The Gala was held at the Mill City Museum in the ruins of the Gold Medal Flour mill on the Mississippi River. A gorgeous site. Seeing voluminous water is a treat coming from drought stricken New Mexico.
Plus I met a bunch of new folks! Kudos to the organizers for putting on another great show. It was a great conference!
END NOTE: If you're a geo-geek and into exercise you've got to get a Suunto Ambit. Here is the data from my walk back to the conference hotel from the Gala Event. I wasn't wearing my heart rate monitor, but it still collects elevation, barometric pressure, GPS, elevation, speed, temperature etc., and allows export to KML. Oh and you can navigate with it and it has a compass.
The past week was spent conducting training sessions on how to use a low cost workflow for public health mapping in minority communities. Trainings were conducted at two sites. The first site was the Urban Indian Health Institute in Seattle, Washington. They are monitoring noise pollution in urban indian populations. The other Papa Ola Lokahi in Honolulu, Hawai'i. They are working on a community public health assessment. The workflow starts with data collection using iPhones/iPads, moves into working with the the data in QGIS and finally data presentation via GIS Cloud.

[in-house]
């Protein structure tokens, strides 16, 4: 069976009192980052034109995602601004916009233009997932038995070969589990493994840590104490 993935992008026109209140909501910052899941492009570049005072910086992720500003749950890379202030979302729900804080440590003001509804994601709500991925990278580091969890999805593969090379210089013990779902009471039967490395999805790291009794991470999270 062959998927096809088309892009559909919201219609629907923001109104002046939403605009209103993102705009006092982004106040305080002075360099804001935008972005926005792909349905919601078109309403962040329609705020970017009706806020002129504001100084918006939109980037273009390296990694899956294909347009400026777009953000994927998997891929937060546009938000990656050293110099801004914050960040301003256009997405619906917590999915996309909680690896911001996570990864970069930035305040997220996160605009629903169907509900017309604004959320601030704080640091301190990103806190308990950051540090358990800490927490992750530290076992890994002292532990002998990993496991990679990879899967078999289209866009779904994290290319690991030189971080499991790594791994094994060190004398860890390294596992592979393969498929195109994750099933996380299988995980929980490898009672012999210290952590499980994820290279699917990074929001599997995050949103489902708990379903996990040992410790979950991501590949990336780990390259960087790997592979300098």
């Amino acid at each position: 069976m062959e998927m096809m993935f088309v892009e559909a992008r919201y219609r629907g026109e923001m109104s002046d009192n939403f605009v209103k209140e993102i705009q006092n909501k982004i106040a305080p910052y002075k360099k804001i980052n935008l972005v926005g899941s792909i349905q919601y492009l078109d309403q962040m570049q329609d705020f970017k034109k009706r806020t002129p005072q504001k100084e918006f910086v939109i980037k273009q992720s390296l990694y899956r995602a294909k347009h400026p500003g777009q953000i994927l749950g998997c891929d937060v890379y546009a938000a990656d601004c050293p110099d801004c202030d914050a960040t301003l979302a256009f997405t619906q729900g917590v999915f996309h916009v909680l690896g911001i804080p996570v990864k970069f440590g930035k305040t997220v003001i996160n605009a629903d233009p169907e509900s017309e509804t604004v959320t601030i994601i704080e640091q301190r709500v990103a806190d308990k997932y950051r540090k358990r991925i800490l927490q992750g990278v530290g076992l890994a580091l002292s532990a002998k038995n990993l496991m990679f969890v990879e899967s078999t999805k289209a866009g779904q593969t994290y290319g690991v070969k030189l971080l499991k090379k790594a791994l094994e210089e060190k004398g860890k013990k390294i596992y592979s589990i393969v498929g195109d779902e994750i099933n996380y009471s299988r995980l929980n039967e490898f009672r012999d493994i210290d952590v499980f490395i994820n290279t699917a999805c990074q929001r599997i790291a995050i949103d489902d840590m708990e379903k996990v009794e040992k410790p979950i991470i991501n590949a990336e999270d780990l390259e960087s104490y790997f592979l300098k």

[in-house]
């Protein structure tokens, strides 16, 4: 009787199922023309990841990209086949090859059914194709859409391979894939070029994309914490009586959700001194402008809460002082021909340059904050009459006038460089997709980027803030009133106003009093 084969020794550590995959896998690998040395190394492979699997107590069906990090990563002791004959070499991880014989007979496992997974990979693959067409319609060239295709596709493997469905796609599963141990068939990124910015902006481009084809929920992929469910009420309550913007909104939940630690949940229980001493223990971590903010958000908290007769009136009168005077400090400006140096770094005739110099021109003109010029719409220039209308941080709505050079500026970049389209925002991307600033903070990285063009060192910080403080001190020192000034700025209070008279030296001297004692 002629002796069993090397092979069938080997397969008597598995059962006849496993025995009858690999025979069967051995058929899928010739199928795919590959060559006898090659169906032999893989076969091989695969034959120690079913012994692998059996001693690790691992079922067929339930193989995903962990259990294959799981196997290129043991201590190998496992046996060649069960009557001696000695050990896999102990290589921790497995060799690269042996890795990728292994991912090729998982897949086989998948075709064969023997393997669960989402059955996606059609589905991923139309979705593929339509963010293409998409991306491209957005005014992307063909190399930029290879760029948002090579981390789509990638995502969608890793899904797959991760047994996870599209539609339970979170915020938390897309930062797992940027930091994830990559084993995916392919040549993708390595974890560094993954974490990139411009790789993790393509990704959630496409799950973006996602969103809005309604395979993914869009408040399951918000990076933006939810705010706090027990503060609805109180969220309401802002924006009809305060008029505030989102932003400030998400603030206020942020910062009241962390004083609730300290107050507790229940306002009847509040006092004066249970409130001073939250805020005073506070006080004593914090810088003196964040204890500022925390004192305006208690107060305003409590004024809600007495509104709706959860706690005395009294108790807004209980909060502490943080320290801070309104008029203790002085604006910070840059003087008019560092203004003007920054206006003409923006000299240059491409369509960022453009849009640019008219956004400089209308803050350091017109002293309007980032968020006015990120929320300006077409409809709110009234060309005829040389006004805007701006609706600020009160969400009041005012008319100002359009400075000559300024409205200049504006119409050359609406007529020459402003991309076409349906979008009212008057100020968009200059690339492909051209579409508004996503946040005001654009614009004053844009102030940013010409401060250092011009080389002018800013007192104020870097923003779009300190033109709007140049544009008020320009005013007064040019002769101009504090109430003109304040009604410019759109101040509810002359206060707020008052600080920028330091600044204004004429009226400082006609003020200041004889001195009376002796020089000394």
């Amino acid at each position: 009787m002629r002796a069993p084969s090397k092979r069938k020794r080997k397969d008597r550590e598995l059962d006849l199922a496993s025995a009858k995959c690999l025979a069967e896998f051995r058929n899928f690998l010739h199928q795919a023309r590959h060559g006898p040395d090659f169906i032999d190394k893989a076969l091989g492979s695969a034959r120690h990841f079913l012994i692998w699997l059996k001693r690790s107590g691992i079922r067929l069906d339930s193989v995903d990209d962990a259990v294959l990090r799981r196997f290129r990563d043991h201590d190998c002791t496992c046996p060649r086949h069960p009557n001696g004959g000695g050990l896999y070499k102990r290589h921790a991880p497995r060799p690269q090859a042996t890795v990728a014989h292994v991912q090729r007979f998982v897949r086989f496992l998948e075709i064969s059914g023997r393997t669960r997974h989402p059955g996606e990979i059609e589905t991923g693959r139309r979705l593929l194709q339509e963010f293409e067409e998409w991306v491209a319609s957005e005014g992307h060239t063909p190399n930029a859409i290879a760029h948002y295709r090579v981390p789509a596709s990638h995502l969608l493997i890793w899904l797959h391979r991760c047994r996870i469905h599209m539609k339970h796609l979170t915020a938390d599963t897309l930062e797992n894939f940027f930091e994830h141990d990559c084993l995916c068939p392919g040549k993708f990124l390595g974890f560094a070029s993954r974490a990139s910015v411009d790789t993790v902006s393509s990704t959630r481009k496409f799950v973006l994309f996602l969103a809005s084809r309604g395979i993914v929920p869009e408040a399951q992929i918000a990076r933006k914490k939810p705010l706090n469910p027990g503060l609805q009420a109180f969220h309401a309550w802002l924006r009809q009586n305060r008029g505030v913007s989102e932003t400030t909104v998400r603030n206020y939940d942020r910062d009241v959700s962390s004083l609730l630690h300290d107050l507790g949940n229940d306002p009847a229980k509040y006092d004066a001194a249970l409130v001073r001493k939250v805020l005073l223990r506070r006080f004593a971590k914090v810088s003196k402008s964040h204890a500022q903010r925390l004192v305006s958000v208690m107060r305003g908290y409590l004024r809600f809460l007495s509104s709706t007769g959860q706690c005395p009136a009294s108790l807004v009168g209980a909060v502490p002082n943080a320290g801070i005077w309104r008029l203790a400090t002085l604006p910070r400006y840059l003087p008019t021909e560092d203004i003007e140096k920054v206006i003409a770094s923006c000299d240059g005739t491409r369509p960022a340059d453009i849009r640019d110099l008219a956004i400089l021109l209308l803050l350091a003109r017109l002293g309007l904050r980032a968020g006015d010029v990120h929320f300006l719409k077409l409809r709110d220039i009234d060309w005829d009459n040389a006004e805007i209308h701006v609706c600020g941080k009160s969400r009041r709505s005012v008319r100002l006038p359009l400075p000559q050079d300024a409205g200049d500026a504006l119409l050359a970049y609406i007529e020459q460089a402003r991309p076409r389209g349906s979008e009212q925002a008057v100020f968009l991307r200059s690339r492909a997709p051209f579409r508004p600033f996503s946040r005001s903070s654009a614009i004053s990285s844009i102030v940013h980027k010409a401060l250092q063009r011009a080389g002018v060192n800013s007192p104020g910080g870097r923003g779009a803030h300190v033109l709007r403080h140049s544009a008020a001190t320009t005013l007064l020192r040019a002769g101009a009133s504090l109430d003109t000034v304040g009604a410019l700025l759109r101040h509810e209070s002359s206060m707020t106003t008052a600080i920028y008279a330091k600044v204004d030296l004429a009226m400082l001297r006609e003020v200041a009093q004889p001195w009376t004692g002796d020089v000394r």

There is an ever expanding ecosystem of geospatial apps for iOS. For this project we are evaluating EPICollect and GIS Pro. EPICollect is a free app designed to collect point data with a custom form. GIS Pro is a very expesive app. However, with the price comes a very intuitive and robust data collection system.
Once data is collected QGIS is used to combine the data with other organizational datasets, conduct spatial analyses and prepare maps. GIS Cloud is being used for final online presentation.
One of the best parts of my job is working at home. This allows me to cook and eat whatever I need to, anytime I need to, take breaks etc... For this I am eternally grateful. However, like most GIS folks, I also work at a computer 40-50 hours a week. I've been doing this type of work for 15 years now and it has taken a toll on me physically. In fact the side effects of working at a computer all these years is a big part of why I made the change and adopted the Paleo lifestyle two years ago. I experienced a very gradual physical decline, with a suite of evolving and nagging aches and pains. Tennis elbow, stiff neck, sore wrists, numb fingers, tight shoulders became my everyday reality. I feel significantly better these days as a result of eliminating grains, legumes, dairy, sugar and industrial seed oils from my diet, and following Mark Sisson's Primal Blueprint workout plan. The diet has reduced inflammation and the workouts have me moving again and getting stronger.